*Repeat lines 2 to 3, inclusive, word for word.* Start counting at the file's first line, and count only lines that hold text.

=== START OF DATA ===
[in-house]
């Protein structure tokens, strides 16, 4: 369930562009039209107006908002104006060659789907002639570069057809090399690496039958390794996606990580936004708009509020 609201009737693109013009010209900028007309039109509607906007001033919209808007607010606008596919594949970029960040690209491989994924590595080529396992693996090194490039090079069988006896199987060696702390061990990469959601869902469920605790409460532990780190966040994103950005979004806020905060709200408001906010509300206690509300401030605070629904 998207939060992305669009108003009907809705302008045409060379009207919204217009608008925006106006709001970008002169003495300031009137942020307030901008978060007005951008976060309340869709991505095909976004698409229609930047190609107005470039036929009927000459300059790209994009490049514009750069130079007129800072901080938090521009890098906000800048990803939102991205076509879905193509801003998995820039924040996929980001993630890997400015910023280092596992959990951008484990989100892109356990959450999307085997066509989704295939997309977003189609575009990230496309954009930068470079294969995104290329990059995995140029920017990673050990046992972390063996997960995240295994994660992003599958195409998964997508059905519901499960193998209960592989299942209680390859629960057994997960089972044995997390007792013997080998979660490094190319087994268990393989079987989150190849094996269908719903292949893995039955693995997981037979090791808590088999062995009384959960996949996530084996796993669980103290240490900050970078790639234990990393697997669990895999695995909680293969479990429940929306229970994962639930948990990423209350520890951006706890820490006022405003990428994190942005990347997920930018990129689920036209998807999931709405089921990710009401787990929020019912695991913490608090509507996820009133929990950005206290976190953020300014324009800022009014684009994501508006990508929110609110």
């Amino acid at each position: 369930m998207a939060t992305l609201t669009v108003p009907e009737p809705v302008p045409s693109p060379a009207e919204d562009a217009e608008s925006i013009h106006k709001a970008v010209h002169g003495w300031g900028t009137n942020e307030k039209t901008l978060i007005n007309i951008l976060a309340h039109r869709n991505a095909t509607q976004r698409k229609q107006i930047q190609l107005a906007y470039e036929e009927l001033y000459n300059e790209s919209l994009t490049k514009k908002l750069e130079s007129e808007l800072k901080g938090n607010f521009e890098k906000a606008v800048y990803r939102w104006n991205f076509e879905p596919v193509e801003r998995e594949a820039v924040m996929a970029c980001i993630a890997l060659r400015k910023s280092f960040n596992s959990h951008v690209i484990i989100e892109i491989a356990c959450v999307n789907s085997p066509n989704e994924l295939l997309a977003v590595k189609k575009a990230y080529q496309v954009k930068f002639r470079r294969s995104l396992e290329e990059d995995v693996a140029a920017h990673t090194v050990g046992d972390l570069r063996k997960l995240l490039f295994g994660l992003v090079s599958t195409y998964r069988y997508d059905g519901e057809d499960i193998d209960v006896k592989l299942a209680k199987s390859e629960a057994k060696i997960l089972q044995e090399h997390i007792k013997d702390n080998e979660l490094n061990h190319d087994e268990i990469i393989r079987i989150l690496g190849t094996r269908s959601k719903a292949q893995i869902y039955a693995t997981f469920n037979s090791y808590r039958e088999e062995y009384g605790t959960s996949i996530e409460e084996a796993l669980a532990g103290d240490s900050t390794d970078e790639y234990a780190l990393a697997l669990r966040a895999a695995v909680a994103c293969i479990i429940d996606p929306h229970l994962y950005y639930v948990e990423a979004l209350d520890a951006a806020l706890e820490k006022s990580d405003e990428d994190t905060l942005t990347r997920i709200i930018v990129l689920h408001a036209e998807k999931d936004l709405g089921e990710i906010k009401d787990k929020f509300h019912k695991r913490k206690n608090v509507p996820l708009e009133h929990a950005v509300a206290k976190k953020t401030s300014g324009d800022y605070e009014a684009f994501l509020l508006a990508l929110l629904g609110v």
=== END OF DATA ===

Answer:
């Protein structure tokens, strides 16, 4: 369930562009039209107006908002104006060659789907002639570069057809090399690496039958390794996606990580936004708009509020 609201009737693109013009010209900028007309039109509607906007001033919209808007607010606008596919594949970029960040690209491989994924590595080529396992693996090194490039090079069988006896199987060696702390061990990469959601869902469920605790409460532990780190966040994103950005979004806020905060709200408001906010509300206690509300401030605070629904 998207939060992305669009108003009907809705302008045409060379009207919204217009608008925006106006709001970008002169003495300031009137942020307030901008978060007005951008976060309340869709991505095909976004698409229609930047190609107005470039036929009927000459300059790209994009490049514009750069130079007129800072901080938090521009890098906000800048990803939102991205076509879905193509801003998995820039924040996929980001993630890997400015910023280092596992959990951008484990989100892109356990959450999307085997066509989704295939997309977003189609575009990230496309954009930068470079294969995104290329990059995995140029920017990673050990046992972390063996997960995240295994994660992003599958195409998964997508059905519901499960193998209960592989299942209680390859629960057994997960089972044995997390007792013997080998979660490094190319087994268990393989079987989150190849094996269908719903292949893995039955693995997981037979090791808590088999062995009384959960996949996530084996796993669980103290240490900050970078790639234990990393697997669990895999695995909680293969479990429940929306229970994962639930948990990423209350520890951006706890820490006022405003990428994190942005990347997920930018990129689920036209998807999931709405089921990710009401787990929020019912695991913490608090509507996820009133929990950005206290976190953020300014324009800022009014684009994501508006990508929110609110």
């Amino acid at each position: 369930m998207a939060t992305l609201t669009v108003p009907e009737p809705v302008p045409s693109p060379a009207e919204d562009a217009e608008s925006i013009h106006k709001a970008v010209h002169g003495w300031g900028t009137n942020e307030k039209t901008l978060i007005n007309i951008l976060a309340h039109r869709n991505a095909t509607q976004r698409k229609q107006i930047q190609l107005a906007y470039e036929e009927l001033y000459n300059e790209s919209l994009t490049k514009k908002l750069e130079s007129e808007l800072k901080g938090n607010f521009e890098k906000a606008v800048y990803r939102w104006n991205f076509e879905p596919v193509e801003r998995e594949a820039v924040m996929a970029c980001i993630a890997l060659r400015k910023s280092f960040n596992s959990h951008v690209i484990i989100e892109i491989a356990c959450v999307n789907s085997p066509n989704e994924l295939l997309a977003v590595k189609k575009a990230y080529q496309v954009k930068f002639r470079r294969s995104l396992e290329e990059d995995v693996a140029a920017h990673t090194v050990g046992d972390l570069r063996k997960l995240l490039f295994g994660l992003v090079s599958t195409y998964r069988y997508d059905g519901e057809d499960i193998d209960v006896k592989l299942a209680k199987s390859e629960a057994k060696i997960l089972q044995e090399h997390i007792k013997d702390n080998e979660l490094n061990h190319d087994e268990i990469i393989r079987i989150l690496g190849t094996r269908s959601k719903a292949q893995i869902y039955a693995t997981f469920n037979s090791y808590r039958e088999e062995y009384g605790t959960s996949i996530e409460e084996a796993l669980a532990g103290d240490s900050t390794d970078e790639y234990a780190l990393a697997l669990r966040a895999a695995v909680a994103c293969i479990i429940d996606p929306h229970l994962y950005y639930v948990e990423a979004l209350d520890a951006a806020l706890e820490k006022s990580d405003e990428d994190t905060l942005t990347r997920i709200i930018v990129l689920h408001a036209e998807k999931d936004l709405g089921e990710i906010k009401d787990k929020f509300h019912k695991r913490k206690n608090v509507p996820l708009e009133h929990a950005v509300a206290k976190k953020t401030s300014g324009d800022y605070e009014a684009f994501l509020l508006a990508l929110l629904g609110v």